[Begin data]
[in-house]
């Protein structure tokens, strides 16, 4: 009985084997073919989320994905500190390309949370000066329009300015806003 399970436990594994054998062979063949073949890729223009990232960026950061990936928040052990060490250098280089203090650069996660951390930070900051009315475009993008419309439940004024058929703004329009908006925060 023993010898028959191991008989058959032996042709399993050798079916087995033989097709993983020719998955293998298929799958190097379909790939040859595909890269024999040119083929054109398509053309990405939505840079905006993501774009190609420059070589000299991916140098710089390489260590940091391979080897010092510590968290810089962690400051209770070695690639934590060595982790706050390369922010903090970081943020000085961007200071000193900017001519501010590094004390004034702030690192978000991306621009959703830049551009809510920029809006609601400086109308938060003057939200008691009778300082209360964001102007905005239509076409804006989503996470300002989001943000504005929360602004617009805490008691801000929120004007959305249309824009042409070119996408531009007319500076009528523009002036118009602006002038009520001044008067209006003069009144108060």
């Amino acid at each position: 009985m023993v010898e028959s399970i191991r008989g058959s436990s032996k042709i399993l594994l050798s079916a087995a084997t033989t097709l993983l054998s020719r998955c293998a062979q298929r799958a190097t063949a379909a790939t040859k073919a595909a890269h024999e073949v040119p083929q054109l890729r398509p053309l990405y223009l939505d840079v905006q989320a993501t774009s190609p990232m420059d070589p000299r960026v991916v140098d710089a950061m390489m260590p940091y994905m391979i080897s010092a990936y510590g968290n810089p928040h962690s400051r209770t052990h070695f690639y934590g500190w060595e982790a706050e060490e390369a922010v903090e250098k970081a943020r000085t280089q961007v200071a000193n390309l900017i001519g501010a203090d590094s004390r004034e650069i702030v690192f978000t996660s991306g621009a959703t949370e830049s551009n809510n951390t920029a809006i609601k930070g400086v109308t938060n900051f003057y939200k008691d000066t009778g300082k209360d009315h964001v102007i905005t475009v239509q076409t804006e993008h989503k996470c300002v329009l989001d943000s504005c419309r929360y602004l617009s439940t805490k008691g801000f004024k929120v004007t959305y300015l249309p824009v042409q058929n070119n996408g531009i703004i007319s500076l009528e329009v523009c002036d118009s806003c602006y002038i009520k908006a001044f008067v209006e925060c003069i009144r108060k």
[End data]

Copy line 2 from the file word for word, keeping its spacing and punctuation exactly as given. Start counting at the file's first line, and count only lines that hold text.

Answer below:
């Protein structure tokens, strides 16, 4: 009985084997073919989320994905500190390309949370000066329009300015806003 399970436990594994054998062979063949073949890729223009990232960026950061990936928040052990060490250098280089203090650069996660951390930070900051009315475009993008419309439940004024058929703004329009908006925060 023993010898028959191991008989058959032996042709399993050798079916087995033989097709993983020719998955293998298929799958190097379909790939040859595909890269024999040119083929054109398509053309990405939505840079905006993501774009190609420059070589000299991916140098710089390489260590940091391979080897010092510590968290810089962690400051209770070695690639934590060595982790706050390369922010903090970081943020000085961007200071000193900017001519501010590094004390004034702030690192978000991306621009959703830049551009809510920029809006609601400086109308938060003057939200008691009778300082209360964001102007905005239509076409804006989503996470300002989001943000504005929360602004617009805490008691801000929120004007959305249309824009042409070119996408531009007319500076009528523009002036118009602006002038009520001044008067209006003069009144108060």